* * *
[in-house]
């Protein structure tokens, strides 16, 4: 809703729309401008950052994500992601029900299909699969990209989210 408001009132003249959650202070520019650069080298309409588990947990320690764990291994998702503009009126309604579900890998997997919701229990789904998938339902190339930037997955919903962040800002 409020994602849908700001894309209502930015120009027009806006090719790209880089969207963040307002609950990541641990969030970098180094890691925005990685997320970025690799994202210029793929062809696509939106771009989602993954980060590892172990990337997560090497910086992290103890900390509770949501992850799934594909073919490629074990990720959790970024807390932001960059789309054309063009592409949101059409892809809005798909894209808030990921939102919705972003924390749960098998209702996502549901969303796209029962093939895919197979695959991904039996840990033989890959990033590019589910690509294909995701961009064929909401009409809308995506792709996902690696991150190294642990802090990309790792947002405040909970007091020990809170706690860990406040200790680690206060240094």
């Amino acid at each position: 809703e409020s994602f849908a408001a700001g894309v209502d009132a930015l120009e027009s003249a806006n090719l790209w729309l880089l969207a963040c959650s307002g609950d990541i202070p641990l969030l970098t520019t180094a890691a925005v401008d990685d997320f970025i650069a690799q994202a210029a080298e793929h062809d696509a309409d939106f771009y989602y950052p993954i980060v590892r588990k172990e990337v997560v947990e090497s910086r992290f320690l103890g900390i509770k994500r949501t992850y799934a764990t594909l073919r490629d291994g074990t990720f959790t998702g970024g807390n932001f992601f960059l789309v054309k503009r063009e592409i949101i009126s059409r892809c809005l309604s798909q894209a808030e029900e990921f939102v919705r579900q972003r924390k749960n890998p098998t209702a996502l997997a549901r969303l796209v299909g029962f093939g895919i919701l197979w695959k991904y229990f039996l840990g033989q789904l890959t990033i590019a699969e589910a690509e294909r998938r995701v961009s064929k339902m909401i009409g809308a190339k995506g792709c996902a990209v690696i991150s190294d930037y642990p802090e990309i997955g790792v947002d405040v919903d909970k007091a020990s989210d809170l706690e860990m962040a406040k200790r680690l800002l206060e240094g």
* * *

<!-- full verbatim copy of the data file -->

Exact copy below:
[in-house]
């Protein structure tokens, strides 16, 4: 809703729309401008950052994500992601029900299909699969990209989210 408001009132003249959650202070520019650069080298309409588990947990320690764990291994998702503009009126309604579900890998997997919701229990789904998938339902190339930037997955919903962040800002 409020994602849908700001894309209502930015120009027009806006090719790209880089969207963040307002609950990541641990969030970098180094890691925005990685997320970025690799994202210029793929062809696509939106771009989602993954980060590892172990990337997560090497910086992290103890900390509770949501992850799934594909073919490629074990990720959790970024807390932001960059789309054309063009592409949101059409892809809005798909894209808030990921939102919705972003924390749960098998209702996502549901969303796209029962093939895919197979695959991904039996840990033989890959990033590019589910690509294909995701961009064929909401009409809308995506792709996902690696991150190294642990802090990309790792947002405040909970007091020990809170706690860990406040200790680690206060240094």
């Amino acid at each position: 809703e409020s994602f849908a408001a700001g894309v209502d009132a930015l120009e027009s003249a806006n090719l790209w729309l880089l969207a963040c959650s307002g609950d990541i202070p641990l969030l970098t520019t180094a890691a925005v401008d990685d997320f970025i650069a690799q994202a210029a080298e793929h062809d696509a309409d939106f771009y989602y950052p993954i980060v590892r588990k172990e990337v997560v947990e090497s910086r992290f320690l103890g900390i509770k994500r949501t992850y799934a764990t594909l073919r490629d291994g074990t990720f959790t998702g970024g807390n932001f992601f960059l789309v054309k503009r063009e592409i949101i009126s059409r892809c809005l309604s798909q894209a808030e029900e990921f939102v919705r579900q972003r924390k749960n890998p098998t209702a996502l997997a549901r969303l796209v299909g029962f093939g895919i919701l197979w695959k991904y229990f039996l840990g033989q789904l890959t990033i590019a699969e589910a690509e294909r998938r995701v961009s064929k339902m909401i009409g809308a190339k995506g792709c996902a990209v690696i991150s190294d930037y642990p802090e990309i997955g790792v947002d405040v919903d909970k007091a020990s989210d809170l706690e860990m962040a406040k200790r680690l800002l206060e240094g």